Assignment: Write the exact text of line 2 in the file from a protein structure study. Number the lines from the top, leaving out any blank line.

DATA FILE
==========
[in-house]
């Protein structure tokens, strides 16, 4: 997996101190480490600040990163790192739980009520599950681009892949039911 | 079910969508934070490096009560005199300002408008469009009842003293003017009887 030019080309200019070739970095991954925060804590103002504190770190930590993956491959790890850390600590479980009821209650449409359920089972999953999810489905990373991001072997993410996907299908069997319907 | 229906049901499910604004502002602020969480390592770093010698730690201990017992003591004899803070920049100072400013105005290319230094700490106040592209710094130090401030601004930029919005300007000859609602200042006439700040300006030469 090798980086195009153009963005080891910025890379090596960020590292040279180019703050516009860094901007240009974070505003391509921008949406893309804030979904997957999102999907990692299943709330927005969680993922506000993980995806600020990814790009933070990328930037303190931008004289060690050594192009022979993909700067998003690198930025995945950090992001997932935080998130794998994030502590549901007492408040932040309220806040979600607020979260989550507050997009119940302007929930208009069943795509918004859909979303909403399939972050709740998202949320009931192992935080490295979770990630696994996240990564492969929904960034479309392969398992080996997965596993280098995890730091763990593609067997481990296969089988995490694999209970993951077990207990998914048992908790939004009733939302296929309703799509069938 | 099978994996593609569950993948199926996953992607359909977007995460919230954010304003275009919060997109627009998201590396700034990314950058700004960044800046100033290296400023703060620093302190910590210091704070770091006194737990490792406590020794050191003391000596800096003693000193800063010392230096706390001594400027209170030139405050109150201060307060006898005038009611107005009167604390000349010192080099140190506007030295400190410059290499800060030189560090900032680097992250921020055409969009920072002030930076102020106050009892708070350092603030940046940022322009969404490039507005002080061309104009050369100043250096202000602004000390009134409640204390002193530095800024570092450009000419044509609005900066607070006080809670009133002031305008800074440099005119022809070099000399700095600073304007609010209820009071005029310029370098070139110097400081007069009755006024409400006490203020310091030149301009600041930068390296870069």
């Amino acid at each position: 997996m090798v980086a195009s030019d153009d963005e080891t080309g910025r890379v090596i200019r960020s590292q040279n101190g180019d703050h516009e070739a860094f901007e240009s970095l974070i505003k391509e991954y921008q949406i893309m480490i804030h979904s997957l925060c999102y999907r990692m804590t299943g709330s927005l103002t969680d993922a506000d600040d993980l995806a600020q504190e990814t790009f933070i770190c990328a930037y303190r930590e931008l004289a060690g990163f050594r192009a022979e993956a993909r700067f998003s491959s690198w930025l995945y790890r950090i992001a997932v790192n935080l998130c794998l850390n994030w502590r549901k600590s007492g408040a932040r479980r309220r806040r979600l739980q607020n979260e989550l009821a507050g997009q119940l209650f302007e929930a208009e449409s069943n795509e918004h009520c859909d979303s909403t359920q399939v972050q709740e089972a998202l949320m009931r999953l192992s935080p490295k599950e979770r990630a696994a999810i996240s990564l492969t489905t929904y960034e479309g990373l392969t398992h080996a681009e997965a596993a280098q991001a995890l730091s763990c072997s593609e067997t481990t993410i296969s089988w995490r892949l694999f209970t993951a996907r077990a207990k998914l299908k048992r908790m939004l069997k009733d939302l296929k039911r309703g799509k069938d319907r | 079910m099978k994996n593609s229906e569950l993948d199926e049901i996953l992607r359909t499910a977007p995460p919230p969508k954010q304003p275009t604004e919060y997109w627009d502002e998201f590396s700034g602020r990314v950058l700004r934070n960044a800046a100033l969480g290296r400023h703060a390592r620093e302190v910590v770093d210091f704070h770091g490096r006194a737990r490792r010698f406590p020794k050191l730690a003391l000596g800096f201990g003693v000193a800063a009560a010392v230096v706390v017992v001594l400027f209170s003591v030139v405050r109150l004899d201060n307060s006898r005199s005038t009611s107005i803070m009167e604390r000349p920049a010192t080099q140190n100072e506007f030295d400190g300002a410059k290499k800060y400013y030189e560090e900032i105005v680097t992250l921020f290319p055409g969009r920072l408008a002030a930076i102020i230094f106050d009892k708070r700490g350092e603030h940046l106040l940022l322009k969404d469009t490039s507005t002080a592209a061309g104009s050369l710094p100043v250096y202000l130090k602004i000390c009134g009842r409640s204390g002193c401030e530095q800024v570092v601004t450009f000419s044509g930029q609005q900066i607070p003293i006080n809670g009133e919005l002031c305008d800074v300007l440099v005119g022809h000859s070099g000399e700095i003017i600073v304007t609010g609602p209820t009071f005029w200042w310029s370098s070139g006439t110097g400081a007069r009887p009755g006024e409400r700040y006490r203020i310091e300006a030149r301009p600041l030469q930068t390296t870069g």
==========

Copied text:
């Protein structure tokens, strides 16, 4: 997996101190480490600040990163790192739980009520599950681009892949039911 | 079910969508934070490096009560005199300002408008469009009842003293003017009887 030019080309200019070739970095991954925060804590103002504190770190930590993956491959790890850390600590479980009821209650449409359920089972999953999810489905990373991001072997993410996907299908069997319907 | 229906049901499910604004502002602020969480390592770093010698730690201990017992003591004899803070920049100072400013105005290319230094700490106040592209710094130090401030601004930029919005300007000859609602200042006439700040300006030469 090798980086195009153009963005080891910025890379090596960020590292040279180019703050516009860094901007240009974070505003391509921008949406893309804030979904997957999102999907990692299943709330927005969680993922506000993980995806600020990814790009933070990328930037303190931008004289060690050594192009022979993909700067998003690198930025995945950090992001997932935080998130794998994030502590549901007492408040932040309220806040979600607020979260989550507050997009119940302007929930208009069943795509918004859909979303909403399939972050709740998202949320009931192992935080490295979770990630696994996240990564492969929904960034479309392969398992080996997965596993280098995890730091763990593609067997481990296969089988995490694999209970993951077990207990998914048992908790939004009733939302296929309703799509069938 | 099978994996593609569950993948199926996953992607359909977007995460919230954010304003275009919060997109627009998201590396700034990314950058700004960044800046100033290296400023703060620093302190910590210091704070770091006194737990490792406590020794050191003391000596800096003693000193800063010392230096706390001594400027209170030139405050109150201060307060006898005038009611107005009167604390000349010192080099140190506007030295400190410059290499800060030189560090900032680097992250921020055409969009920072002030930076102020106050009892708070350092603030940046940022322009969404490039507005002080061309104009050369100043250096202000602004000390009134409640204390002193530095800024570092450009000419044509609005900066607070006080809670009133002031305008800074440099005119022809070099000399700095600073304007609010209820009071005029310029370098070139110097400081007069009755006024409400006490203020310091030149301009600041930068390296870069």